Economic Reforms Would Help China Address Energy Problems

By Andrzej Zwaniecki
USINFO Staff Writer

Washington - China cannot reduce its heavy dependence on energy resources and address energy-related environmental problems unless it implements financial market reforms, U.S. experts say.

The single most important factor driving up Chinese energy consumption is that country’s skewed financial system, which not only allows state-owned companies to keep much of their earnings but also affords them easy credit, according to a new research study. Banks consider it less risky to lend to state-owned companies, which are concentrated in the heavy-industry sector, than to smaller, often privately owned and more energy-efficient enterprises in the light-industry sector, it says.

The study, by Trevor Houser and Dan Rosen of the New York-based China Strategic Advisory consulting firm, was presented May 1 at the Peterson Institute for International Economics.

The rapid pace of growth in the Chinese economy has been a major concern of economists not only because of the sharp increase in energy use in the country but also because this energy consumption has global environmental implications.  Much of China’s industry is fueled by coal.

The upsurge in energy use has led to power outages and more pollution in China, as well as strain on global oil supplies and increased volatility in international energy markets, the report says.

Houser told USINFO that the energy intensity of the Chinese economy – the amount of energy consumed per unit of economic growth – has shot up over the last five years after falling consistently in the previous 25 years.

What caused Chinese overall energy intensity to rise was the shift from less energy intensive light industries toward more energy intensive heavy industries, as the country became a large producer of commodities such as steel, aluminum, glass, cement and paper, the researchers argued.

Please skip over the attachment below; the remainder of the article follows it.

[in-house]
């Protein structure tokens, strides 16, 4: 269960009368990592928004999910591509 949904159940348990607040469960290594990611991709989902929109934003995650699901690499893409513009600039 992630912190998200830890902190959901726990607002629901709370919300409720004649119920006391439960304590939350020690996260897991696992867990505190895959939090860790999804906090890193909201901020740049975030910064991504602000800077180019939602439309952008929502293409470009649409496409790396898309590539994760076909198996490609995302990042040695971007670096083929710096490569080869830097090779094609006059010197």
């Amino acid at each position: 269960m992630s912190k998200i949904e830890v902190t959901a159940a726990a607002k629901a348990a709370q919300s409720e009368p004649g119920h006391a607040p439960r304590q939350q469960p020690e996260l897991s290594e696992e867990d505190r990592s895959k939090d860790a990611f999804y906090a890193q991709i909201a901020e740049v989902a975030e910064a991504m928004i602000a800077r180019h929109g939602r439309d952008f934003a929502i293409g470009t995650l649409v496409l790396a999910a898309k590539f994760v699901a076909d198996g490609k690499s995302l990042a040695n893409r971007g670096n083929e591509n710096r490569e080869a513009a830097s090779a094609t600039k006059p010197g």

The shift was not a result of any economic policy planned by the central government but rather an outcome of competition among provinces, counties and cities to expand the economy, capital stock, tax revenue and corporate profits, they said.

“No one has planned this,” Houser said.

He said the trend further was fueled by the distorted cost structure of capital investment in China. Costs associated with China’s energy-intensive industries are either artificially low or obscured, for example, by disregard for public health and environmental protection.

Houser and Rosen see no short-term way out of China’s energy conundrum.

Attempts by Beijing to reassert control over China’s provinces or improve energy efficiency are not likely to reverse the trend, Houser said, at least not in the near future.

“An energy policy alone cannot fix the problem,” he said.

Only broader reforms that improve the efficiency of capital allocation can move China closer to a more sustainable energy path, Houser said.

U.S. Treasury Secretary Henry Paulson has made financial market reforms the main focus of the U.S.-China Strategic Economic Dialogue (SED), launched in September 2006. Following up on an initial round of talks in Beijing in December 2006, a second SED meeting is scheduled for May 22-23 in Washington.

Paulson has said that such reforms are a necessary precondition for more balanced, harmonious, innovation-based and environmentally sustainable growth.

Hauser said China must make hard choices, but developed countries can help by offering technical assistance to Beijing in designing and conducting financial market reforms.

Paulson already has indicated that Washington is willing to offer such assistance.

Looking forward, the paper suggests, the United States and other developed countries should help China focus on promoting energy efficient buildings, transportation and city planning.

Jane Nakano, a China policy affairs officer at the U.S. Department of Energy, says her department for more than a decade has pursued bilateral energy cooperation with China in energy efficiency, renewable energy sources, nuclear power, clean coal and other fields. The two countries constantly look for opportunities to expand energy-related technical cooperation, Nakano told USINFO. For example, the department recently offered to train Chinese specialists on how to assess and improve energy efficiency in the Chinese industrial sector, she said.

U.S. officials also believe that greater transparency in China’s oil reserve plans could help reduce uncertainty and volatility in global energy markets. 

In recent months, according to Nakano, the Bush administration has urged Chinese leaders to commit to using national petroleum reserves in coordination with countries holding similar stockpiles. Unilateral draw-downs would have almost no calming effect on global oil markets, she said. Nakano said the administration also has urged China to use its petroleum reserves only during physical supply disruptions and not as a market management tool.

The full text of the report is available on the Peterson Institute of International Economics Web site.

For more information on U.S. policies, see The United States and China.